Ian White says the dynamic between the students and tutors is a positive and nurturing one because it is based on relationships, not discipline. “As individuals who are achieving their goals, these tutors absolutely inspire the students. Children are very perceptive so if a tutor doesn’t present with mana, they recognise that and the job becomes so much harder. Our boarding tutors are very well rounded with a range of interests and skills and the students appreciate that.”
The tutors are involved with student life in all its different forms whether it is managing the prep programme and helping students academically or encouraging them to grow their sense of school and community spirit. They also take the students to support College teams at various sporting fixtures and other events around Christchurch. “If students are to not just achieve, but to also be happy at school during the day, they have to be happy in the boarding environment,” says Dianne. “It’s our job to create a happy, caring environment and the tutors are a key part of achieving that.”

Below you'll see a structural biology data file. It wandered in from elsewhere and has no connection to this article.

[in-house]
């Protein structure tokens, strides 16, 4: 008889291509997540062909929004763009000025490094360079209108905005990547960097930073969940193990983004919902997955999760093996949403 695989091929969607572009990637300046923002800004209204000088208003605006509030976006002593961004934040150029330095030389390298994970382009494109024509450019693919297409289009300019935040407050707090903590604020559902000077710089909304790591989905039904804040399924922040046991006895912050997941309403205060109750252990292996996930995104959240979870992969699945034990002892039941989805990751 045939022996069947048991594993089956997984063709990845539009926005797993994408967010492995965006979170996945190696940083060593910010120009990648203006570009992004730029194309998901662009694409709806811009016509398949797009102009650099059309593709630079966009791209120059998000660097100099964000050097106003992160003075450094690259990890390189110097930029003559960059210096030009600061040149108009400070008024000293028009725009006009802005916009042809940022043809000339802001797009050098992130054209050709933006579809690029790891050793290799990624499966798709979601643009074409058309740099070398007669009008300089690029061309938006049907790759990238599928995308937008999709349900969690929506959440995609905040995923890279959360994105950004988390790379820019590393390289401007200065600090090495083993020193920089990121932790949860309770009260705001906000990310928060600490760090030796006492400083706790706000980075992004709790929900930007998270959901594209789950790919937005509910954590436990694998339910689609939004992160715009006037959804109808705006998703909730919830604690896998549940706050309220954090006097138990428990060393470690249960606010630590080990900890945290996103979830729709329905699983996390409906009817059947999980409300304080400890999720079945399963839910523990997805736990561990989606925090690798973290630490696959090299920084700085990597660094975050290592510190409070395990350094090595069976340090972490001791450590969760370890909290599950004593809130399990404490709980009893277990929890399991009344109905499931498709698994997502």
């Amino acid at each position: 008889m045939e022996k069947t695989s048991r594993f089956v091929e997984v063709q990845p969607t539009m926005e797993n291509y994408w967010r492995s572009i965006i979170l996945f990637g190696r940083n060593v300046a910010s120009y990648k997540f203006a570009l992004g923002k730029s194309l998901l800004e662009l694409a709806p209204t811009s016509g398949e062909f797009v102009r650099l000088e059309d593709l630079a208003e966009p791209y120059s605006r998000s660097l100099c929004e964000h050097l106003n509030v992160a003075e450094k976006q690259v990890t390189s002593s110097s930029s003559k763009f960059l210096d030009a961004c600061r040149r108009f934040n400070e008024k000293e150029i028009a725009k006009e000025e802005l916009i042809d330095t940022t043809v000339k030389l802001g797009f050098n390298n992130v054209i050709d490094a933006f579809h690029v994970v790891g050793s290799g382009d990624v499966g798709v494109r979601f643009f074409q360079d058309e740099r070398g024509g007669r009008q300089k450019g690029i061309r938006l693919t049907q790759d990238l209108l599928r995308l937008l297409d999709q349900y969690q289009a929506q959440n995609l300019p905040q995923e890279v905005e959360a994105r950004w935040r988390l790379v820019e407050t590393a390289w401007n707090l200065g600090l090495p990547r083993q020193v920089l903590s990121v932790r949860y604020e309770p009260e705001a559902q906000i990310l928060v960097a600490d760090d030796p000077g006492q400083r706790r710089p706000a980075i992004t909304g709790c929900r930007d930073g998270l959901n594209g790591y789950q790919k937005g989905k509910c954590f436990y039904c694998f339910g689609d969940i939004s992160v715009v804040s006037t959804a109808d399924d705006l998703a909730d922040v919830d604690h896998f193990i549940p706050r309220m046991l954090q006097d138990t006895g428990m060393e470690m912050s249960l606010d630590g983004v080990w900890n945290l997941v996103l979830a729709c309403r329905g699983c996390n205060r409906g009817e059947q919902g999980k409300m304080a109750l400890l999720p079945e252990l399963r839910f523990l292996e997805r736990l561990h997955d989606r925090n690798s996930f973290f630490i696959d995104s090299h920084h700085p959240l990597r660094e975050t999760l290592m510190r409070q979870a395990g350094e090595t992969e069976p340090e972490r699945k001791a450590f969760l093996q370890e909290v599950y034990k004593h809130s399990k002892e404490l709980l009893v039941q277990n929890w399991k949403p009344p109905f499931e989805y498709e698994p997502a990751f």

The College Boarding team: (front from left) Hamish Bell, Victoria Steele, Bid McLean, Caroline Wehner, Celeste Claridge, Rachael Hart, Helen Geary (now Retired) and Ian White. (middle row from left) Paul Morrow, Jo Morrow, Daniel O’Reilly, Head of Boarding Dianne Mac Donald, Mary Leota, Jo Ah Kuoi, Sandra McCarthy, (back row from left) Telusa Veainu, Cameron Pickering, Diarmuid McMahon and Mikae Tuu’u, Joe Leota and Merrick Taylor.